During the next two decades, China will become a thoroughly new type of political and economic entity. It will be brutally competitive in both the political sphere and the marketplace, innovative and resilient in the face of turbulence, and more dominant as an international political and economic power than any nation except the United States.
This is the sort of change that takes place about once every century — comparable to the emergence of the United States as a world power at the beginning of the 20th century, or even to the rise of the Mongol, Incan, Alexandrian, and Ottoman empires. The magnitude of change in China is happening now, in part, because of a radical and rapid shift in its governance structure that has come to a head during the past few years. Because it has happened so suddenly, the temptation is strong to write this shift off as a fluke, or as just another temporary realignment of China’s business environment. But it is not. China’s restructuring is permanent and will affect every aspect of the country, from its microeconomics to its global identity.
In name and in many of its policies, China is still a Communist country. But the famous phrase “one country, two systems” (coined by China’s post-Mao premier Deng Xiaoping in 1992 to describe how Taiwan and Hong Kong could be assimilated into the People’s Republic but keep their economic systems intact) is more applicable than ever before. The People’s Republic now embodies two systems: the centralized autocratic Communist administration, dominated by outdated ideology and military interests, and the decentralized free-market economic regime.
Whether deliberately or not, China is reorganizing itself to balance central control and common purpose with decentralized freedom, in the same way that nimble corporations balance central and divisional control. The result is an entirely new geopolitical model — the country as corporation.
One could call the new China Chung-hua Inc. (Chung-hua, or Zhong Hua, as it is spelled in Beijing, translates into English as “China,” and actually means “the prosperous center of the universe.”) One could also call it the United States of Chung-hua. For like many corporations, China is moving most of its decision making to the “business unit” level — only Chung-hua Inc.’s business units are semiautonomous region-states. Encouraged by the free-market system, smaller government bodies associated with China’s cities, regions, and “mega-regions” have become China’s new state equivalents. In a transformation largely unnoticed outside its borders, China is becoming an assemblage of economically autonomous regions, which compete fiercely against each other for capital, technology, and human resources (just as the states of the U.S. do).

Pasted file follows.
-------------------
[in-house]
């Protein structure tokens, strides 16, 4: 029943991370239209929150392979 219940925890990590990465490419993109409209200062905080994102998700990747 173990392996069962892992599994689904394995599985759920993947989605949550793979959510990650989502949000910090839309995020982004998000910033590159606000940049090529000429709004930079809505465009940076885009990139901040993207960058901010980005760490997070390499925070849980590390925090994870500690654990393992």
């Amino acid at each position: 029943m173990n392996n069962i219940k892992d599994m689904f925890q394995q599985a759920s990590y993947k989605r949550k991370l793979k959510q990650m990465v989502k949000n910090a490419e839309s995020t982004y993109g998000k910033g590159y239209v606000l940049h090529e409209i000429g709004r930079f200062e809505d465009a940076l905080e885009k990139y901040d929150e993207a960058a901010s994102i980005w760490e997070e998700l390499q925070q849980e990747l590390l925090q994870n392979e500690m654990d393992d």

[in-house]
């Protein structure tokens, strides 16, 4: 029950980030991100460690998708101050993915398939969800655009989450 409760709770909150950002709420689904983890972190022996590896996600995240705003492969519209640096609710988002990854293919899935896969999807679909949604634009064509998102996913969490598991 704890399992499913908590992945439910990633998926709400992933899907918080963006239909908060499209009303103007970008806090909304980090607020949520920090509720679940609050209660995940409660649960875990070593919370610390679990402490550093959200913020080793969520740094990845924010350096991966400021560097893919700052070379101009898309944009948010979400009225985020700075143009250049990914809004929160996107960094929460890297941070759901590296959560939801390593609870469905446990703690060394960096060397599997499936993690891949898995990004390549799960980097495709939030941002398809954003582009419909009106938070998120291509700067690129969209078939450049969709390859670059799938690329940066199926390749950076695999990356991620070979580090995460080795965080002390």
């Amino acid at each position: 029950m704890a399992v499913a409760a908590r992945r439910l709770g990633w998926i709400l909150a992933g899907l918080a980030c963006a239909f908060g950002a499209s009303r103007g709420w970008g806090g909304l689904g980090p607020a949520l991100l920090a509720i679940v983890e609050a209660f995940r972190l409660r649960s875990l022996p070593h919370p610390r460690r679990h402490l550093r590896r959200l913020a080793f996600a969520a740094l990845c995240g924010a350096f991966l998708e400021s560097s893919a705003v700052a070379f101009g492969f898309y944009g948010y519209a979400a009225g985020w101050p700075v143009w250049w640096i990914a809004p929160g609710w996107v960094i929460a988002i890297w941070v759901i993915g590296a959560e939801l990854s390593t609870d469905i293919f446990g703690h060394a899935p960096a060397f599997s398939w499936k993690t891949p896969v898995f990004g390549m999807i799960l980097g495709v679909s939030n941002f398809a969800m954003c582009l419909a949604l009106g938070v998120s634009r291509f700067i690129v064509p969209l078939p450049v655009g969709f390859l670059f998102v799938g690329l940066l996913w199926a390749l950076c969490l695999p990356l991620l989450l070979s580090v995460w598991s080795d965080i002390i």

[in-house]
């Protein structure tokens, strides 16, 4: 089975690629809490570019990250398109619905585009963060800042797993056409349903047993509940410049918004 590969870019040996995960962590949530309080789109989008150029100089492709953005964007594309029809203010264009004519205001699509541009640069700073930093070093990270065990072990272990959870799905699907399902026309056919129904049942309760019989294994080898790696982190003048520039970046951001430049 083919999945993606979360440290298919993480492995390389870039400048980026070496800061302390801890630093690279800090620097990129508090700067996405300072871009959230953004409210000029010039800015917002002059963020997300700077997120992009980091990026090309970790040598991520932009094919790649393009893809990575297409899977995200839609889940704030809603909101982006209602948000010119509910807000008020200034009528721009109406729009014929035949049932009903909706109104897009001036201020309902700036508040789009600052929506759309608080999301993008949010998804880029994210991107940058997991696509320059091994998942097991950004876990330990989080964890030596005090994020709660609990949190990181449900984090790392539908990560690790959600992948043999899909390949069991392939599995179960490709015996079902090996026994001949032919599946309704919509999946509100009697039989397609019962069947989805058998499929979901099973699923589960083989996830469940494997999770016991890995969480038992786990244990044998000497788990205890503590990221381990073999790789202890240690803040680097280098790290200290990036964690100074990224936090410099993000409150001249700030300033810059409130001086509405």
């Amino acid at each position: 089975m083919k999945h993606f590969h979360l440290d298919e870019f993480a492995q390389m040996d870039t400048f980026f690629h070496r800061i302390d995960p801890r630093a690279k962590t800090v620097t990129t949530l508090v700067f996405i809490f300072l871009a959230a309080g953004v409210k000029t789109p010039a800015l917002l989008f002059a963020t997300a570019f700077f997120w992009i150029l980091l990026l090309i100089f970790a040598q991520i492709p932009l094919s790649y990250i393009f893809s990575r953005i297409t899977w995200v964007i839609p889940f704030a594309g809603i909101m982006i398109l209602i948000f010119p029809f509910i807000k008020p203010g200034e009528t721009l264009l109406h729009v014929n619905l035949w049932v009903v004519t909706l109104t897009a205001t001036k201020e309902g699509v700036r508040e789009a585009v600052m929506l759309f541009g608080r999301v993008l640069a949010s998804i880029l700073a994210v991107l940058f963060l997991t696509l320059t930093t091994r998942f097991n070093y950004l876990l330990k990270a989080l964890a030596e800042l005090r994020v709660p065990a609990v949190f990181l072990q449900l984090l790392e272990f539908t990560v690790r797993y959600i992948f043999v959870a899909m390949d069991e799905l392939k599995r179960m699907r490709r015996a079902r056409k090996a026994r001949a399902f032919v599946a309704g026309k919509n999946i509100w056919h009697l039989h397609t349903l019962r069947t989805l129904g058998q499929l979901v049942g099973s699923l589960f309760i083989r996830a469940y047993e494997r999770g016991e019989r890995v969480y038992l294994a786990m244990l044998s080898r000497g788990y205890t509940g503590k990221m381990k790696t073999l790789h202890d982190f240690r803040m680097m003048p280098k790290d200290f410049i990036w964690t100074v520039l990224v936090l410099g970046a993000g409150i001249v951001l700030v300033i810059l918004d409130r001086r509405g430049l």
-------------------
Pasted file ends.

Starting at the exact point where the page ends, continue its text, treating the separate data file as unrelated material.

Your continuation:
To be sure, this new decentralized free-market regime has far to go before it encompasses all of China’s vast territory (and many Chinese officials still refuse to acknowledge its existence). But it is already dramatically changing the economic balance throughout Asia. It will do the same, eventually, in the rest of the world.
In the meantime, China’s renaissance is calling into question some of our prevailing assumptions about the most effective way to run a business, a consumer market, and a national economy.
I caught my first glimpse of this new China in the summer of 2000, on a visit to a three-year-old electronics components manufacturing plant in the city of Shenzhen in the Pearl River (Zhu Jiang) Delta. Located on the southern coastline near Hong Kong, the delta is one of the fastest-growing regions in China. This plant had 10,000 workers, earning about $80 per month each. They were all young women, and none of them wore eyeglasses. “Don’t you have any employees with bad eyesight?” I asked the manager. He replied, “We fire them when their eyes go bad. They can find another job — that’s not my problem. There are plenty of people who want to work for us.”